Going to school can be challenging for children and young people at times. Most young people will have patches during their school career where it feels hard. That’s normal.
Getting through those hard times can bring with it sense of mastery, confidence and resilience.
Of course, this is not the experience of all young people, and many families find themselves asking whether a change of schools might be the best option for their child.
This is a big decision and one that parents don’t make lightly – few parents think it’s a good idea to change their child’s school on a regular basis.
While there are no black-and-white answers around this, there are some questions that might help your thinking.
Sometimes, when things are very difficult for your child at school, it can be easy to forget teachers and schools – just like parents – want the best possible outcomes for the children in their care.
If you haven’t already, contact your child’s school or teacher.
The best solutions are usually reached when parents and teachers can work as a team to understand and help children who are unhappy or struggling.
- Being a parent of a sleepwalking child is terrifying
- Sex education begins at home
- If you cannot take care of children, don't sire them
- Tough love: When does a parent say enough is enough?
There are many different aspects to school. Students need to manage academic work, peer interactions as well as their own behaviour and emotions in the classroom and playground.
To figure out how best to support your child, you will need to work with them and their teacher(s) to develop a good understanding of exactly what it is about school that is hard.
Maybe they are confused in maths lessons, maybe they are having problems with their friends or maybe your child is experiencing bullying. Often it will be a combination of factors.
Anxiety is often the big emotion behind children’s struggles with school. If this is the case for your child, your child may benefit from learning about how to manage anxiety (there are evidence-based free online programs).
Another important factor to consider is the “goodness-of-fit” between your child’s strengths and abilities and the school they are attending.
Maybe you set your heart on your child attending a particular school (perhaps one that has a reputation for academic or sporting excellence). Maybe you enrolled them as soon as they were born. But is this emphasis right for your child?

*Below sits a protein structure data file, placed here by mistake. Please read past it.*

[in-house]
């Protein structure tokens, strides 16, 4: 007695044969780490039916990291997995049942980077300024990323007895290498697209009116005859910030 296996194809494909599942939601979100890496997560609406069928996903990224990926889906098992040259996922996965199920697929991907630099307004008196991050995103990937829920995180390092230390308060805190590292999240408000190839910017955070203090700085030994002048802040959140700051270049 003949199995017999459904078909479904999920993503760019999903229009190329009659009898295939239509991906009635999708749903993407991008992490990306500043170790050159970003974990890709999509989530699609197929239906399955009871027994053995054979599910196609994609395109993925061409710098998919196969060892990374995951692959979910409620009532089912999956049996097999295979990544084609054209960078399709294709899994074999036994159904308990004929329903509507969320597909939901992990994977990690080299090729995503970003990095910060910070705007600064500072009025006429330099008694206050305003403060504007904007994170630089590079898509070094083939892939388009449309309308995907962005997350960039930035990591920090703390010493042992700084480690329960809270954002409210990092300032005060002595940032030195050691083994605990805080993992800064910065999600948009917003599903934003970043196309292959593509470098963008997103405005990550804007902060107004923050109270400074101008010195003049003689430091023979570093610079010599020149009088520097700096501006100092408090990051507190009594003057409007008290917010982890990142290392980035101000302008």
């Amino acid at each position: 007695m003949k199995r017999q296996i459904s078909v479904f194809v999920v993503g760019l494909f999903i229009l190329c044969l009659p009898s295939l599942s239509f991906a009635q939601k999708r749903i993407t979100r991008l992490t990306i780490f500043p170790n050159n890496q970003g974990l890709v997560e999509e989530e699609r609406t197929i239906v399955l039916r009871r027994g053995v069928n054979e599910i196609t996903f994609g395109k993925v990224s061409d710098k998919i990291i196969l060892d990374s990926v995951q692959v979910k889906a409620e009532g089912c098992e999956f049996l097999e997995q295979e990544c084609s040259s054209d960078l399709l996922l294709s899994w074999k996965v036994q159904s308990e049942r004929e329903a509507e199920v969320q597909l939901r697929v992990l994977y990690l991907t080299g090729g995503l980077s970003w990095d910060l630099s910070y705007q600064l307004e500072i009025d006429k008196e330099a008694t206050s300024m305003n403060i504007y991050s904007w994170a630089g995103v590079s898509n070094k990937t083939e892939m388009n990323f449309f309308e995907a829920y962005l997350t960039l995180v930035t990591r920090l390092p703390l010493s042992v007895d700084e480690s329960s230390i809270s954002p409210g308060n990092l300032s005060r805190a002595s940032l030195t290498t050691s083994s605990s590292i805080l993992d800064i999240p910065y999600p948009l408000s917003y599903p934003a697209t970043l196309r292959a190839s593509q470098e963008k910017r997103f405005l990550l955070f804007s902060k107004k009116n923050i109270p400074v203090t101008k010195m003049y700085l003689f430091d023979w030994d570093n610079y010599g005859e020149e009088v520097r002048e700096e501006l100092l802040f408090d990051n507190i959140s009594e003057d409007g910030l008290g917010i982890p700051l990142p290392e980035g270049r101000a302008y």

Are there skills or supports your child needs?
Once you’ve identified the aspect(s) of school that are presenting challenges for your child, think about whether there are skills they can be helped to develop to manage these more effectively.
This might include learning how to manage frustration when things don’t go their way, or how to respond assertively, rather than being aggressive when they are challenged,.
There might be supports that can be put in place by the school to help, such as extra learning support. Speak to your child’s teacher if you are concerned they might be being picked on and see if you can work collaboratively to address the problem.
Is changing schools going to help?
Once you feel like you understand your child’s challenges at school, it’s important to ask yourself: “how likely is it that their specific situation is going to be improved by changing schools?”
Keep in mind too the message you may be unintentionally communicating to your child by changing schools – we want to avoid reinforcing avoidance of anxiety-provoking situations that are manageable with the right support.
Also keep in mind that, apart from home, school is the place that children spend the most time. This means that it is likely that sometimes, children’s distress at school is influenced by factors that aren’t necessarily caused by school.
This could include mental health issues that are not specifically related to school or worries about the family’s financial situation.
Sometimes, despite everyone’s best intentions and efforts, there might come a point where it’s time to acknowledge a challenging situation at school is not changing. And a child’s mental health and wellbeing is being negatively impacted. If this is the case, a fresh start at a new school may be the best option.
One way to explain it to your child could be to say something like; "I believe in you. With your teachers, we’ve tried our best, but this school isn’t the best fit for you and now it’s time for a fresh start."
Leaving one school for another one doesn’t represent a failure. Rather, it represents a change in direction based on the available information.
-The authors are Vanessa Cobham, Professor of Clinical Psychology, and Julie Hodges, Post doctoral research fellow, The University of Queensland, Australia. This article was first published in The Conversation.